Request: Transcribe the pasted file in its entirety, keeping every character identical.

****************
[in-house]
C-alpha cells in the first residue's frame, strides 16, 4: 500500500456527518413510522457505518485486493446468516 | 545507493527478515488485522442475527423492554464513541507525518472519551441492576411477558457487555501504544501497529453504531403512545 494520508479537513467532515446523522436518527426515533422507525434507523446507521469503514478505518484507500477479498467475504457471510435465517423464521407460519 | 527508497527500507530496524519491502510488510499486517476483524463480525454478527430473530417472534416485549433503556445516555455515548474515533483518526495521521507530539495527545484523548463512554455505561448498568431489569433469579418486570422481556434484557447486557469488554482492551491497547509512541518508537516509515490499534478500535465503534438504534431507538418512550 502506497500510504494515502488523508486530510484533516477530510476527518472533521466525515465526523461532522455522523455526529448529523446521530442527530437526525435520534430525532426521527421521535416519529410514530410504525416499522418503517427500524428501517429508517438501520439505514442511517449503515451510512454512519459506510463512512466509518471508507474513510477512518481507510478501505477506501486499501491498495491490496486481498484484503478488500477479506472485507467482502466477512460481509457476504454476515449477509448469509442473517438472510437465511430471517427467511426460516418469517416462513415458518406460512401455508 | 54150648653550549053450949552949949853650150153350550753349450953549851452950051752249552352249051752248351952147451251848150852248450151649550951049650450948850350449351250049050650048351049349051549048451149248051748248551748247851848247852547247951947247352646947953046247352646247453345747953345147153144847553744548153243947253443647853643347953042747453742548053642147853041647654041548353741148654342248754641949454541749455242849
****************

[in-house]
C-alpha cells in the first residue's frame, strides 16, 4: 500500500456527518413510522457505518485486493446468516 | 545507493527478515488485522442475527423492554464513541507525518472519551441492576411477558457487555501504544501497529453504531403512545 494520508479537513467532515446523522436518527426515533422507525434507523446507521469503514478505518484507500477479498467475504457471510435465517423464521407460519 | 527508497527500507530496524519491502510488510499486517476483524463480525454478527430473530417472534416485549433503556445516555455515548474515533483518526495521521507530539495527545484523548463512554455505561448498568431489569433469579418486570422481556434484557447486557469488554482492551491497547509512541518508537516509515490499534478500535465503534438504534431507538418512550 502506497500510504494515502488523508486530510484533516477530510476527518472533521466525515465526523461532522455522523455526529448529523446521530442527530437526525435520534430525532426521527421521535416519529410514530410504525416499522418503517427500524428501517429508517438501520439505514442511517449503515451510512454512519459506510463512512466509518471508507474513510477512518481507510478501505477506501486499501491498495491490496486481498484484503478488500477479506472485507467482502466477512460481509457476504454476515449477509448469509442473517438472510437465511430471517427467511426460516418469517416462513415458518406460512401455508 | 54150648653550549053450949552949949853650150153350550753349450953549851452950051752249552352249051752248351952147451251848150852248450151649550951049650450948850350449351250049050650048351049349051549048451149248051748248551748247851848247852547247951947247352646947953046247352646247453345747953345147153144847553744548153243947253443647853643347953042747453742548053642147853041647654041548353741148654342248754641949454541749455242849